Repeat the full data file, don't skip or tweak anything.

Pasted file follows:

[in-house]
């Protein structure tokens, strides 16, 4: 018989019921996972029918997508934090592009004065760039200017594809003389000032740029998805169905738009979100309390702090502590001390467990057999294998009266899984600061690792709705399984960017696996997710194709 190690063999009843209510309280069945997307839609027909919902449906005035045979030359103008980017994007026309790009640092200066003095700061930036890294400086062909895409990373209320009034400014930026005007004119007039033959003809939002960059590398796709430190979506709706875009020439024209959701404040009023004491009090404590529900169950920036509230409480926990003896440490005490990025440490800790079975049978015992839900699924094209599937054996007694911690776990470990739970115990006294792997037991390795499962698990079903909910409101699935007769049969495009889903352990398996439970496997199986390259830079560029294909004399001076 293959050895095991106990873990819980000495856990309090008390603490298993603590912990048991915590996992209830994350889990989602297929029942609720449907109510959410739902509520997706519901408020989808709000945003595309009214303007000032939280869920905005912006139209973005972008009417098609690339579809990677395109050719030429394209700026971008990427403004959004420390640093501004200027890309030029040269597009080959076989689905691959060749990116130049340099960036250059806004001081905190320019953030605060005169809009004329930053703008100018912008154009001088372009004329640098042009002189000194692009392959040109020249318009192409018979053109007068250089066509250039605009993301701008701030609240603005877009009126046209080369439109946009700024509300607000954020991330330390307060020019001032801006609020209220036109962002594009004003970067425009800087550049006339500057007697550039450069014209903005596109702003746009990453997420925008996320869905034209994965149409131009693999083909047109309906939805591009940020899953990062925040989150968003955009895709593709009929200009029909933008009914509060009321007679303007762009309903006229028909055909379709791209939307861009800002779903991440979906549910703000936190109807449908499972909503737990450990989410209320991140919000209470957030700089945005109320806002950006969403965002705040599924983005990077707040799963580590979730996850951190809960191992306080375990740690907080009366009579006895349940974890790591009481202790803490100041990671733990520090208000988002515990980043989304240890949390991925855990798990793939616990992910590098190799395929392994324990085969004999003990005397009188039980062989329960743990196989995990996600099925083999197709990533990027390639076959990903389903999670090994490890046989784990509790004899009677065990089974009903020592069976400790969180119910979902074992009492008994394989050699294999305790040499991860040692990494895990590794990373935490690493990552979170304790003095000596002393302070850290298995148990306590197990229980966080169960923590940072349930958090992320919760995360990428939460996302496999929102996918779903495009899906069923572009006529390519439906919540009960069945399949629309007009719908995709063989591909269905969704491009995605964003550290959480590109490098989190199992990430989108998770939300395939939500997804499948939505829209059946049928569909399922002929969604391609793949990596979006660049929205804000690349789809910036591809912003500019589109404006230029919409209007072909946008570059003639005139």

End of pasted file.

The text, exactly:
[in-house]
């Protein structure tokens, strides 16, 4: 018989019921996972029918997508934090592009004065760039200017594809003389000032740029998805169905738009979100309390702090502590001390467990057999294998009266899984600061690792709705399984960017696996997710194709 190690063999009843209510309280069945997307839609027909919902449906005035045979030359103008980017994007026309790009640092200066003095700061930036890294400086062909895409990373209320009034400014930026005007004119007039033959003809939002960059590398796709430190979506709706875009020439024209959701404040009023004491009090404590529900169950920036509230409480926990003896440490005490990025440490800790079975049978015992839900699924094209599937054996007694911690776990470990739970115990006294792997037991390795499962698990079903909910409101699935007769049969495009889903352990398996439970496997199986390259830079560029294909004399001076 293959050895095991106990873990819980000495856990309090008390603490298993603590912990048991915590996992209830994350889990989602297929029942609720449907109510959410739902509520997706519901408020989808709000945003595309009214303007000032939280869920905005912006139209973005972008009417098609690339579809990677395109050719030429394209700026971008990427403004959004420390640093501004200027890309030029040269597009080959076989689905691959060749990116130049340099960036250059806004001081905190320019953030605060005169809009004329930053703008100018912008154009001088372009004329640098042009002189000194692009392959040109020249318009192409018979053109007068250089066509250039605009993301701008701030609240603005877009009126046209080369439109946009700024509300607000954020991330330390307060020019001032801006609020209220036109962002594009004003970067425009800087550049006339500057007697550039450069014209903005596109702003746009990453997420925008996320869905034209994965149409131009693999083909047109309906939805591009940020899953990062925040989150968003955009895709593709009929200009029909933008009914509060009321007679303007762009309903006229028909055909379709791209939307861009800002779903991440979906549910703000936190109807449908499972909503737990450990989410209320991140919000209470957030700089945005109320806002950006969403965002705040599924983005990077707040799963580590979730996850951190809960191992306080375990740690907080009366009579006895349940974890790591009481202790803490100041990671733990520090208000988002515990980043989304240890949390991925855990798990793939616990992910590098190799395929392994324990085969004999003990005397009188039980062989329960743990196989995990996600099925083999197709990533990027390639076959990903389903999670090994490890046989784990509790004899009677065990089974009903020592069976400790969180119910979902074992009492008994394989050699294999305790040499991860040692990494895990590794990373935490690493990552979170304790003095000596002393302070850290298995148990306590197990229980966080169960923590940072349930958090992320919760995360990428939460996302496999929102996918779903495009899906069923572009006529390519439906919540009960069945399949629309007009719908995709063989591909269905969704491009995605964003550290959480590109490098989190199992990430989108998770939300395939939500997804499948939505829209059946049928569909399922002929969604391609793949990596979006660049929205804000690349789809910036591809912003500019589109404006230029919409209007072909946008570059003639005139």